Am I settling?
I am no stranger to intrusive thoughts, but this one isn’t on my list.
At the times in my life when I felt I was settling, I didn’t ask this question. I knew I was settling.
The Answer in the Question
This is one of those questions that seems to be redundant — the answer to the question is the question itself.
The fact that you are asking whether you are settling means you believe, on some level, that you are settling. People who aren’t settling don’t ask this question.
Of course, the place where you’re asking the question isn’t necessarily the place where you’re settling.
So you have to investigate.
I have always been willing to look at where I’m settling. And I’ve always been fiercely determined not to settle.
In fact, as I wrote this, I had the thought that lately I’ve been very unsettled. I’ve been living home-free for over a year. I’ve moved 30 times this year. In my physical practice, on the yoga mat and in the gym, I’ve been struggling with basic elements of grounding. Literally, keeping my toes connected to the ground.
Its part of what I signed up for when I embarked on this journey.
Being unsettled is the opposite of settling.
In part, this journey was born out of my refusal to settle. I wanted a different type of life and I was willing to give up a lot of certainty to experiment. Part of my experiment is to train my body and my nervous system to find grounding even while I’m unsettled.
Being unsettled means living a life where you’re maybe always floating from one thing to the next. Ungrounded. Uncertain.
Human beings have a strong need for certainty. And this is why most people settle.
Settling is Human Nature
None of this is to say that settling is “bad.”
Typically it’s our objective: we talk about settling down, settling in.
When I arrive in a new place, I like to get settled in before I go out to explore. That’s a common thing for most of us.
We want to settle into our yoga mat or our seat in the movie theater.
Think about when you travel by plane. Most people want to board the plane early, even though it means sitting in your seat longer, while everyone else boards. Wouldn’t it be better to get on last, so you don’t have to be confined to the space for longer than necessary?
Yet priority boarding is so preferred it now costs more for the privilege. Why do we want to board early? To get settled in for the flight.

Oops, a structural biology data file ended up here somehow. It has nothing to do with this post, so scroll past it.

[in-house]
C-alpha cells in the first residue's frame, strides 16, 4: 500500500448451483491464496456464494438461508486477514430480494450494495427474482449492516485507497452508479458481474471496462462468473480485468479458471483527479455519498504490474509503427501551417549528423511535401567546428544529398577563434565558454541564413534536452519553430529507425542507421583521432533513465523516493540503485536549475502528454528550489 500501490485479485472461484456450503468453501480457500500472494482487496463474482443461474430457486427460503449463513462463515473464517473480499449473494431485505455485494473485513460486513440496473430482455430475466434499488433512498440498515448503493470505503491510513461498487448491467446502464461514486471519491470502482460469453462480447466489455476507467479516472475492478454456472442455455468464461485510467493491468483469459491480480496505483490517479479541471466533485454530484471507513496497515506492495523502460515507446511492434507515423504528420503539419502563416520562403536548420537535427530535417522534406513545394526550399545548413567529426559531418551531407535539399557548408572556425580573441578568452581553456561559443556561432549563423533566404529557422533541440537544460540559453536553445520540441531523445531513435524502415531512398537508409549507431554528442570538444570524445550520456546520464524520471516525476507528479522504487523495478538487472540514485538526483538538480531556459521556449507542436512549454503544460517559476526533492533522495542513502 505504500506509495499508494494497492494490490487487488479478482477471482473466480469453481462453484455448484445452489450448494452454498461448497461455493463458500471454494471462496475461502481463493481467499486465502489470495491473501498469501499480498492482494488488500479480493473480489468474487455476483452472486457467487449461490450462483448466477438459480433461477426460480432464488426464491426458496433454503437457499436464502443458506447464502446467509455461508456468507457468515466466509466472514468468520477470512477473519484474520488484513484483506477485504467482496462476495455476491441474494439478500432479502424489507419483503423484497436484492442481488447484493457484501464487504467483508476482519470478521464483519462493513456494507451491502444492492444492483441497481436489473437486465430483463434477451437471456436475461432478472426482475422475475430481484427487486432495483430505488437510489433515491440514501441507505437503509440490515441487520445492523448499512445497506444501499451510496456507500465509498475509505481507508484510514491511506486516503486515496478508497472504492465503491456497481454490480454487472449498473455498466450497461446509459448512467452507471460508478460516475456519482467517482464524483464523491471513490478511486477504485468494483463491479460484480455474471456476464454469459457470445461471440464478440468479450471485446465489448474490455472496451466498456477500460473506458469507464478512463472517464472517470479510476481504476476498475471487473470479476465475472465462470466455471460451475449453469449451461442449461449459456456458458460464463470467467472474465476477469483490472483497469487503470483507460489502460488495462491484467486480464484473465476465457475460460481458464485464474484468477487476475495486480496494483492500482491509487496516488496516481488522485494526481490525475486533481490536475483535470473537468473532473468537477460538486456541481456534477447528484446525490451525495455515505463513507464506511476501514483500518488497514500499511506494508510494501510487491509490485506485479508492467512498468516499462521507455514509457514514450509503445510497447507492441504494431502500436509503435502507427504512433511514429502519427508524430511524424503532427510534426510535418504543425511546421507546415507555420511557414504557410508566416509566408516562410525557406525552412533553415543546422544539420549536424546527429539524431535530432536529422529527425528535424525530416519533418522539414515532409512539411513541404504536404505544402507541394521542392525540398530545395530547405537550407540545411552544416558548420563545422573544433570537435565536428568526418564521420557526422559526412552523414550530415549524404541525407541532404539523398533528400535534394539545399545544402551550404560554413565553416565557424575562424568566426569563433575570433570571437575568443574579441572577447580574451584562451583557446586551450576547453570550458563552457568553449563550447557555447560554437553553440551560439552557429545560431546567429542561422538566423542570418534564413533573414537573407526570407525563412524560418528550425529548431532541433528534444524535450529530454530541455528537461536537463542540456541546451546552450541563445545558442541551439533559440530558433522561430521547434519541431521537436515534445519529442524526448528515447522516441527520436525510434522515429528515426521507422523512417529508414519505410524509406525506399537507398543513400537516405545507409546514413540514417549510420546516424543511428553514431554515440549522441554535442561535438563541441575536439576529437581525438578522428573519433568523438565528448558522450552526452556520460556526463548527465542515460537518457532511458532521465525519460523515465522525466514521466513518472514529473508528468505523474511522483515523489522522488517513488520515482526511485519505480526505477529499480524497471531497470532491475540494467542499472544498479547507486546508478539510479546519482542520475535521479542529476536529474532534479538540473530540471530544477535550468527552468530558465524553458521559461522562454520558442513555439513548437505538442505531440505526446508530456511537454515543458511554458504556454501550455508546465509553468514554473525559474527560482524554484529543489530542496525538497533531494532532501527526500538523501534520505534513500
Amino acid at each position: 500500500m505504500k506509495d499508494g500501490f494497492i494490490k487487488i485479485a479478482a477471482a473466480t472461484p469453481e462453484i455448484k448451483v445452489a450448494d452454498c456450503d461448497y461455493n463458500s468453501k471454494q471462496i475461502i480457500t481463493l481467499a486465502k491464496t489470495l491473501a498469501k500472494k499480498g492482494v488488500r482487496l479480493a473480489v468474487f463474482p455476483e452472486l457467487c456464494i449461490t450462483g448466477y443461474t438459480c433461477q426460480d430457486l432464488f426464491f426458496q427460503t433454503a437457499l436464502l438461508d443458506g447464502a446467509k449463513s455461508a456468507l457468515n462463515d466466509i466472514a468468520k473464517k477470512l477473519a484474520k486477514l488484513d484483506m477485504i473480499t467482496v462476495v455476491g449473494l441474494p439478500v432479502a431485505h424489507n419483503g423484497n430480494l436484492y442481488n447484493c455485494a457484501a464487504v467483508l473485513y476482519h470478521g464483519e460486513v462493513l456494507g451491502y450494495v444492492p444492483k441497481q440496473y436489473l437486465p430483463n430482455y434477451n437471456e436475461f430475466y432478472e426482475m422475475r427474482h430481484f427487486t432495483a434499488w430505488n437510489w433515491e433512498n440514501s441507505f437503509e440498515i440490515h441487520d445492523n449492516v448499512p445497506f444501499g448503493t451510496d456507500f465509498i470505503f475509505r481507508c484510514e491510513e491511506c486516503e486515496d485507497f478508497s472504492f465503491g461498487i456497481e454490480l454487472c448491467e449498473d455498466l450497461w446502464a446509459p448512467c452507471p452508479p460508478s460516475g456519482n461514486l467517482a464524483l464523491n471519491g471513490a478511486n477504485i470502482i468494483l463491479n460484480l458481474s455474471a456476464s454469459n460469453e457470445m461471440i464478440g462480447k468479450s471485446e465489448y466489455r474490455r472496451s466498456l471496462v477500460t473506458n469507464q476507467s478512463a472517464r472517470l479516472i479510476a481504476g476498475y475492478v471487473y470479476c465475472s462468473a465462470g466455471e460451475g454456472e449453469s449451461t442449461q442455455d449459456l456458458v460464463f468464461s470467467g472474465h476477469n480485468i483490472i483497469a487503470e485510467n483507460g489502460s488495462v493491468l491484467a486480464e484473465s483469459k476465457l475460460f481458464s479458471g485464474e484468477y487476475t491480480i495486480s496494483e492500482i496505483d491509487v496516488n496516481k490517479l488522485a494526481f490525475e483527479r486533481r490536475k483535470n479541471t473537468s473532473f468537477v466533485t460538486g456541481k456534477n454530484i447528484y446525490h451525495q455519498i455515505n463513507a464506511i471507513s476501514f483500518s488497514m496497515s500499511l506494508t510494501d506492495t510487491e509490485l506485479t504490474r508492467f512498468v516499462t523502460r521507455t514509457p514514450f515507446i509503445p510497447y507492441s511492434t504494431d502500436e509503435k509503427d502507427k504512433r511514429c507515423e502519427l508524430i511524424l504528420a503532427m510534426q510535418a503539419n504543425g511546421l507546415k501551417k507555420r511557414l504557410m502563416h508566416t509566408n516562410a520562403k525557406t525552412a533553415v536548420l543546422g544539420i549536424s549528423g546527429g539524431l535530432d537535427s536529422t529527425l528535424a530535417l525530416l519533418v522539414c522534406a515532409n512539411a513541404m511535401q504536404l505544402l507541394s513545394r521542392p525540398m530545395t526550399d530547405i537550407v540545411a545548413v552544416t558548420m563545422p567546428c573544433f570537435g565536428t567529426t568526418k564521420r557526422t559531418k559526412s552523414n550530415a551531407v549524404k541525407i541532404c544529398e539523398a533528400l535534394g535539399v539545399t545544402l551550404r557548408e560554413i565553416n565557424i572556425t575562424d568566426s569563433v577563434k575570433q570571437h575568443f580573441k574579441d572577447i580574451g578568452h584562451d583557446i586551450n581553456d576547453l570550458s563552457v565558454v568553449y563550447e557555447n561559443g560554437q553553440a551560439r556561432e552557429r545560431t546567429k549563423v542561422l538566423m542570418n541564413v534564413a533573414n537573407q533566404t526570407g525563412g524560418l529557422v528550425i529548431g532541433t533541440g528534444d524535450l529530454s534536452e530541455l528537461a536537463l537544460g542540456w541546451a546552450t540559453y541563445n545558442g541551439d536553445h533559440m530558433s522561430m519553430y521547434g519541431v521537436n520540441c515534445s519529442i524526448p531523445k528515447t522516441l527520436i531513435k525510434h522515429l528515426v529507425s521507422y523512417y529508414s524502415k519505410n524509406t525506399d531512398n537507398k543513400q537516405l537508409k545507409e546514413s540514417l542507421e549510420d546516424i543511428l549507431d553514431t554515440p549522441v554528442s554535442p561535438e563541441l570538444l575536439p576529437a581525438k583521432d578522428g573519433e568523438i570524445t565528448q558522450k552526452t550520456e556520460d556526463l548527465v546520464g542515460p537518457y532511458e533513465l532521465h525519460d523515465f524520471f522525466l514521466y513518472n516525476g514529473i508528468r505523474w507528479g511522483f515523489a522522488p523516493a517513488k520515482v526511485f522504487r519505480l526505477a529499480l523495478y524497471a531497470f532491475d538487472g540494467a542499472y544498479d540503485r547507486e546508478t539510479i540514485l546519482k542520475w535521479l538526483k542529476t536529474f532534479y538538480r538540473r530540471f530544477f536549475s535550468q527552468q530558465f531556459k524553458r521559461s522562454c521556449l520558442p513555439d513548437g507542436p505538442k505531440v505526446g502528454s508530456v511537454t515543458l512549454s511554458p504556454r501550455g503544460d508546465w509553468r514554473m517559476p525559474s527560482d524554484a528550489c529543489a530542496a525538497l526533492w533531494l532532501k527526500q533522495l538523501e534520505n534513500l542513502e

Settling creates grounding. It’s how we root. It’s how we find clarity. If you have a glass of muddy water how do you get the water clean? You let the glass rest in stillness until the mud settles to the bottom.
There’s nothing wrong with settling. Unless it’s creating dis-ease in your heart.
Make An Empowered Choice
We all settle in certain places of our lives, in specific seasons and for various reasons. In fact, it’s generally necessary — or at least helpful — to be settled into a place in one area in order to free up energy to explore and unsettle in other areas. Uprooting too many things at once creates an assault on the nervous system.
Are you settling?
Maybe. If you’re asking the question, probably.
But here’s the thing: the question isn’t serving you unless you’re willing to do something about it.
If you want to be settled, settle for a while. Choose it consciously, and rest in your choice. And then you can stop asking the question. You’ll know you’re settling in a place for a while, and you’ll know why — maybe because it creates space for you to uproot or explore a different area. When the season is right for you, you’ll know when it’s time to uproot that area.
And if you don’t want to settle, resolve to not settle. Again, choose it consciously.
Ask a Better Question
Either way, choosing consciously allows you to stop asking “am I settling?”
Instead, you can ask a more productive question:
Where am I settling?
Or another version of this question: What am I tolerating?
This is one of my favorite questions.
When you ask the question in this way you open to find the place where you’re settling and, because you’ve resolved never to settle (a real resolve, not some lame “resolution”), you’ll find a way to stop settling there.
If you want to stop settling, you must be willing to accept that the opposite of settling is constant change, uprooting, and upheaval.
If you want to stop settling, you must be willing to welcome being unsettled.